TEDxFSCJ 2014: Lessons Beyond the Learning Edge
September 27th, 2014 at South Campus
TEDxFSCJ made its triumphant debut to a sold-out crowd at the Wilson Center for the Arts at Florida State College at Jacksonville’s South Campus. Over the course of six hours, nine speakers taught us how to look past the classroom to find the important life lessons that happen beyond the learning edge.
Talks from the Event
Amanda Cherie Payton is an Industrial and Organizational Psychology graduate student concentrating in Occupational Health Psychology at Touro University Worldwide. Her studies of workplace science and busy schedule as a human resources practitioner make eating on the go sometimes inevitable, but with food allergies, metabolic glitches, and healthy living goals, eating on the go does not always give her the fuel she needs to sustain her highly energetic mind and meet her wellness needs. As both a thinker and a foodie, she believes in the ability to use nutrition as an energy source to fuel her busy life. However, most fast food meals aren't designed with energy in mind.
To solve her own problem and the problems of numerous other busy scholars, practitioners, and wellness advocates, Amanda, along with colleague Lyubov Sakara, is in the embryonic phase of co-founding Robust, a fast super food organization that offers convenient yet flavor-filled, nutrient-rich meals designed to boost energy.
Angela TenBroeck is the Founder of the Center for Sustainable Agricultural Excellence and Conservation (CSAEC) and Farm Operations at Traders Hill Farms. She is passionate about her work, and believes we can live in a world where no one goes without food. Her vision is to use a very simple process known as Aquaponics to change the way we view agriculture in the 21st century.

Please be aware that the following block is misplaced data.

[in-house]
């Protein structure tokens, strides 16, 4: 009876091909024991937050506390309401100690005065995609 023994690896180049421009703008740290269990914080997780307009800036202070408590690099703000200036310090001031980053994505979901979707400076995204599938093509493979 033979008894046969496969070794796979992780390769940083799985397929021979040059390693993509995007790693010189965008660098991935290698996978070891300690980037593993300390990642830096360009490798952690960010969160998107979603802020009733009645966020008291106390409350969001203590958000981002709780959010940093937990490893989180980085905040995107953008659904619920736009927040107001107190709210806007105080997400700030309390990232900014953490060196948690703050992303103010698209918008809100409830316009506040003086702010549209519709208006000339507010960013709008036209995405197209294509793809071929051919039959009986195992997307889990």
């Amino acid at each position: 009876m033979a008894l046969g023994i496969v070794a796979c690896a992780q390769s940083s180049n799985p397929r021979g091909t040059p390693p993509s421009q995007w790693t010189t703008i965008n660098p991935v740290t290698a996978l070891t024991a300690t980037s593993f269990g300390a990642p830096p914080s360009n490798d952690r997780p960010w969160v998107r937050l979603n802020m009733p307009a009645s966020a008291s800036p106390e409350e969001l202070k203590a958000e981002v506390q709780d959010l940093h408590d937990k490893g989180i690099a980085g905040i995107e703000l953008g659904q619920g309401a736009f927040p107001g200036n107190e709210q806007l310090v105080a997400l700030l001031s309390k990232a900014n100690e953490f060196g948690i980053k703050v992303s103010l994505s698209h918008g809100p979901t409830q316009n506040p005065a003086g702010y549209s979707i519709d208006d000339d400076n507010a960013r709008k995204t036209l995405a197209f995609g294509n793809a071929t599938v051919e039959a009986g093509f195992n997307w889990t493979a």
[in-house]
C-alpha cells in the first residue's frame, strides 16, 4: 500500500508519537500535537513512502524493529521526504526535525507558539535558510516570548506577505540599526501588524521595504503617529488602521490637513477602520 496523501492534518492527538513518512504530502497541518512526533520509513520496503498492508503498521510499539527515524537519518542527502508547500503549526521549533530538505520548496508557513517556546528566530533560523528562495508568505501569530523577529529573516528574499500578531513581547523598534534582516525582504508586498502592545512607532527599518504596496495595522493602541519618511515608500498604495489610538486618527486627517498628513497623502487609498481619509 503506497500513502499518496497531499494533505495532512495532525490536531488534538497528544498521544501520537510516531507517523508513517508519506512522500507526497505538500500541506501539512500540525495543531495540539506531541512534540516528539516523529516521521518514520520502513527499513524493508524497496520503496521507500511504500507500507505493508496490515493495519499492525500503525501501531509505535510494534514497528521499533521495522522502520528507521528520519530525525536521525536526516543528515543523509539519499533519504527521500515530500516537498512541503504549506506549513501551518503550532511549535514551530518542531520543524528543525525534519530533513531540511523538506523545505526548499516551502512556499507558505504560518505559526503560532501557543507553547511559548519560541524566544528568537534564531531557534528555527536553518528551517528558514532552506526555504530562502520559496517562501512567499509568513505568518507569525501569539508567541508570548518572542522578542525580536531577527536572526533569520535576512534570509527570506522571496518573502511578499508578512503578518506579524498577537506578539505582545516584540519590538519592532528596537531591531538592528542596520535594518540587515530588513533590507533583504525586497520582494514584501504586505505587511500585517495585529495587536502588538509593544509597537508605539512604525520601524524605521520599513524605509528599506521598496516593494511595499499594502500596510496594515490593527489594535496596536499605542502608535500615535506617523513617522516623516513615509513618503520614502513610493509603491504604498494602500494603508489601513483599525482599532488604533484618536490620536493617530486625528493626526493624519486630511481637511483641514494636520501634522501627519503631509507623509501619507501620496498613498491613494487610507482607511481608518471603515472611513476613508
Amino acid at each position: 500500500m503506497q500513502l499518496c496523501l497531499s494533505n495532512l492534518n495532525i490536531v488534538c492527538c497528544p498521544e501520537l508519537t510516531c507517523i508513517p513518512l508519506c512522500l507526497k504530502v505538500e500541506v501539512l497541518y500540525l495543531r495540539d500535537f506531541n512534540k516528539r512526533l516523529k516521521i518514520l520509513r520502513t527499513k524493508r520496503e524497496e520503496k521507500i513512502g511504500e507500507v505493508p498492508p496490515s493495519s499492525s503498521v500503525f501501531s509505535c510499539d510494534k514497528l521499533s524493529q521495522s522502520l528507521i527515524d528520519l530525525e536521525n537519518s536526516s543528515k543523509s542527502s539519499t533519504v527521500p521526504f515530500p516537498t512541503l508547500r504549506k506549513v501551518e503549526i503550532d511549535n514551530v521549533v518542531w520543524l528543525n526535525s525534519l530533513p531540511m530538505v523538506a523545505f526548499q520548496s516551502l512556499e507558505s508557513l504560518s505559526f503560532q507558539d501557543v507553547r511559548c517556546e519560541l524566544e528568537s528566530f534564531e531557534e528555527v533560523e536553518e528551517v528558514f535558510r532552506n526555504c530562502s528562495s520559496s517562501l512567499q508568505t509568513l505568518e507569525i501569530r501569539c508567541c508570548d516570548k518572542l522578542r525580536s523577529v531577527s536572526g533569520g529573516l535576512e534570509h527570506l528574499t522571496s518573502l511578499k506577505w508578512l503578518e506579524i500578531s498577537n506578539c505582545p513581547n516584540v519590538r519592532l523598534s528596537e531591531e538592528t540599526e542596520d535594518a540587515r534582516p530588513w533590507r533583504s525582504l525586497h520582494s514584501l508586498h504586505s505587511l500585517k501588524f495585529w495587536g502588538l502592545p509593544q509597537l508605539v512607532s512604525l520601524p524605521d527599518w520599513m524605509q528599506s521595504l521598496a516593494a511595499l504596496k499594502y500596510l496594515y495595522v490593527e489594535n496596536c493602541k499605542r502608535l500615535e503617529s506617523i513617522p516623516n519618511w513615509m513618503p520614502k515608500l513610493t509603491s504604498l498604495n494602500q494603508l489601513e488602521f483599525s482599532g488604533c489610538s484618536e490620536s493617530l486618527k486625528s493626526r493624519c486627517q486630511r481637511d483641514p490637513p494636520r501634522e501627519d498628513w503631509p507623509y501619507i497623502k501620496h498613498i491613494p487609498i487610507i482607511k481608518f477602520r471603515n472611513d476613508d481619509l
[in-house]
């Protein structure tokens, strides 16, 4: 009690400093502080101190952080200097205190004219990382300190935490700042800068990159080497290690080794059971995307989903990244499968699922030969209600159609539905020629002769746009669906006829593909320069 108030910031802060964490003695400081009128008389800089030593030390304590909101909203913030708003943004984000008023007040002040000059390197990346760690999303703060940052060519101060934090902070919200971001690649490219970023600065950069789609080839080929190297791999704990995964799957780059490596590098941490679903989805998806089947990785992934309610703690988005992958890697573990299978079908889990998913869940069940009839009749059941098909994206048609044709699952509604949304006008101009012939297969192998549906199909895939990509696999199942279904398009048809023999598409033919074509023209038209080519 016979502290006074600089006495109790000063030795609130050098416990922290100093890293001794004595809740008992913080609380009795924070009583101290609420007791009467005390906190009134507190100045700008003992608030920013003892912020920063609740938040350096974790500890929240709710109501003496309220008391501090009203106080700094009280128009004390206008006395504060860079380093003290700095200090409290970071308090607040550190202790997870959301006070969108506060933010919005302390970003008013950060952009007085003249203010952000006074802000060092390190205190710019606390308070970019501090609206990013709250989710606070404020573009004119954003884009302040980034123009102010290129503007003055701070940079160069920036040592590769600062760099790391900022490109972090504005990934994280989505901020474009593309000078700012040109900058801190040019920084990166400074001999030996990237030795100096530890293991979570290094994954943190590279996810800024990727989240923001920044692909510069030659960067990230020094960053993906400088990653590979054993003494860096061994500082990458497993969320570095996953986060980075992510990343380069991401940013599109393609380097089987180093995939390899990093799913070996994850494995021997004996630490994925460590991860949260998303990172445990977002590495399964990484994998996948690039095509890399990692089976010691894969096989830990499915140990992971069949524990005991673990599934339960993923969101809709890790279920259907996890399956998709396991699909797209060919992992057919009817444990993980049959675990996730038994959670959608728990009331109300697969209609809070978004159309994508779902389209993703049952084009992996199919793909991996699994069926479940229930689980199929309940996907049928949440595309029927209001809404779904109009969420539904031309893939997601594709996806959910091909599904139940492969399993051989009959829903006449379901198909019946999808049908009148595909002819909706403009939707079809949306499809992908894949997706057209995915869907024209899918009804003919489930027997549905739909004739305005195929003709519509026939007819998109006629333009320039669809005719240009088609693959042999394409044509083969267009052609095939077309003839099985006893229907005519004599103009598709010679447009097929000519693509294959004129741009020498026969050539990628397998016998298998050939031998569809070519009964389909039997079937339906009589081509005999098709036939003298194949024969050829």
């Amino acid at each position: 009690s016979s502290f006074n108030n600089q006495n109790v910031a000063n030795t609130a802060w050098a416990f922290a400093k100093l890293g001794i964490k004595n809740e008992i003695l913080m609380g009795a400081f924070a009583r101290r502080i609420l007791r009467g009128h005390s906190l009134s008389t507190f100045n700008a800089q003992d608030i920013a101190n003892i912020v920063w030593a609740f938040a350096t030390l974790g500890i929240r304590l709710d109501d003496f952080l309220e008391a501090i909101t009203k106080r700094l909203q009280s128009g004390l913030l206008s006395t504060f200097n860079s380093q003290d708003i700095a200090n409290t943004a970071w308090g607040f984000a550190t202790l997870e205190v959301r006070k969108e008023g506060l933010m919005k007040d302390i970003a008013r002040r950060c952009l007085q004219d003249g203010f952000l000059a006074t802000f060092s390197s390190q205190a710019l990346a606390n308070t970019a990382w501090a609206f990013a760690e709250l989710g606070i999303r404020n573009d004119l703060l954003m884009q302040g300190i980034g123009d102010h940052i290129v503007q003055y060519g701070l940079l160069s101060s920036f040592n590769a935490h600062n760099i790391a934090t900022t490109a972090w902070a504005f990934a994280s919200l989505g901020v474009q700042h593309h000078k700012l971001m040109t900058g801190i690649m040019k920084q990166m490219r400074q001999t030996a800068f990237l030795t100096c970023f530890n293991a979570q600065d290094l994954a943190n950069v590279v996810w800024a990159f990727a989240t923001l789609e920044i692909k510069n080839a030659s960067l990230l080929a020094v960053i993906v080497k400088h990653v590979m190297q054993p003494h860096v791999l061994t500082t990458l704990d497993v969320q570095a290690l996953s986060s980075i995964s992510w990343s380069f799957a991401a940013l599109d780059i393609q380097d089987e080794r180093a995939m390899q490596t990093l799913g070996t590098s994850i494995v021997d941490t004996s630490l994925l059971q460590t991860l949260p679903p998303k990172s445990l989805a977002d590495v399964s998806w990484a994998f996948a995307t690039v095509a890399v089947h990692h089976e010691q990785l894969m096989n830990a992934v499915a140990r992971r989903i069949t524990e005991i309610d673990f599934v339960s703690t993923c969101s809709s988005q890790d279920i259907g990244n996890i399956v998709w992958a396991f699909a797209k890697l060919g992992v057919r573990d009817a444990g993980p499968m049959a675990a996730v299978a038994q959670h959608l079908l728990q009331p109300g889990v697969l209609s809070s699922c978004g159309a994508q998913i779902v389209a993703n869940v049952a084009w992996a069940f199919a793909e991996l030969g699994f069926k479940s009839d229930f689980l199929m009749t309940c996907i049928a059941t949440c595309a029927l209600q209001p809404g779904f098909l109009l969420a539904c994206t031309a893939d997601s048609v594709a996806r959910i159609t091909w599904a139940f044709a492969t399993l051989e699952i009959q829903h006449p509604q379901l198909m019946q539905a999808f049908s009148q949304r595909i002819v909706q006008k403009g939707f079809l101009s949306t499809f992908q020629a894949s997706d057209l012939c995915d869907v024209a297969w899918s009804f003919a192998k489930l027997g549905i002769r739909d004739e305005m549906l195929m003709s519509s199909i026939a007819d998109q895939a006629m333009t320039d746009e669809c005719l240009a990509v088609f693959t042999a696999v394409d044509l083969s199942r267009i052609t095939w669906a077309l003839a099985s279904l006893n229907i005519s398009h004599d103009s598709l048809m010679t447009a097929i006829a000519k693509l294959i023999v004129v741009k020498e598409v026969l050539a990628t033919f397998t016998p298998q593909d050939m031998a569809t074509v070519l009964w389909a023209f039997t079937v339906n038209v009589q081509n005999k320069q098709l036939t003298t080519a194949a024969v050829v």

Her work is focused on helping people see the value of using sustainable agriculture techniques to change the way we “do” farming, where we not only farm but also increase the amount of food we can produce. She has been fortunate to be able to research and design systems at a farm in North Florida known as Traders Hill Farms. The farm is a large community service project that repurposes former chicken farms into aquaponic grow spots. Traders Hill Farms continues its commitment to the community by offering an apprentice program.
Dr. Mike Reynolds has been gazing at the stars since he was seven years old, even creating his own backyard observatory. Reynolds is perhaps best known for his astronomy and science education efforts, from the classroom to informal education to astronomy and space exploration outreach.
Reynolds has 37 years in astronomy and space sciences in the gamut of a high school and university instructor, planetarium and museum director, researcher, writer, and lecturer. He was director of the Chabot Science Center in California from 1991 to 2002, and currently Director Emeritus. Dr. Reynolds has written several astronomy books and writes and serves as a corresponding editor for Astronomy (magazine). In addition to leading expeditions worldwide, Dr. Reynolds is also an invited speaker, engaging audiences in things astronomical, as well as doing book signings as often requested at many of his talks. More recently, Dr. Reynolds has served as the Dean of Natural Science and Mathematics and Professor of Astronomy at Florida State College at Jacksonville.
Dr. Reynolds' astronomical research has been primarily focused on Solar System objects, as well as meteoritics. He has led expeditions around the world for numerous total solar eclipses, meteorite crater research, and meteorite recoveries. He worked with Meade Instruments in 2005 to develop and create Meade’s MeteoriteKit, a special set of meteorites, tektites, and impactites.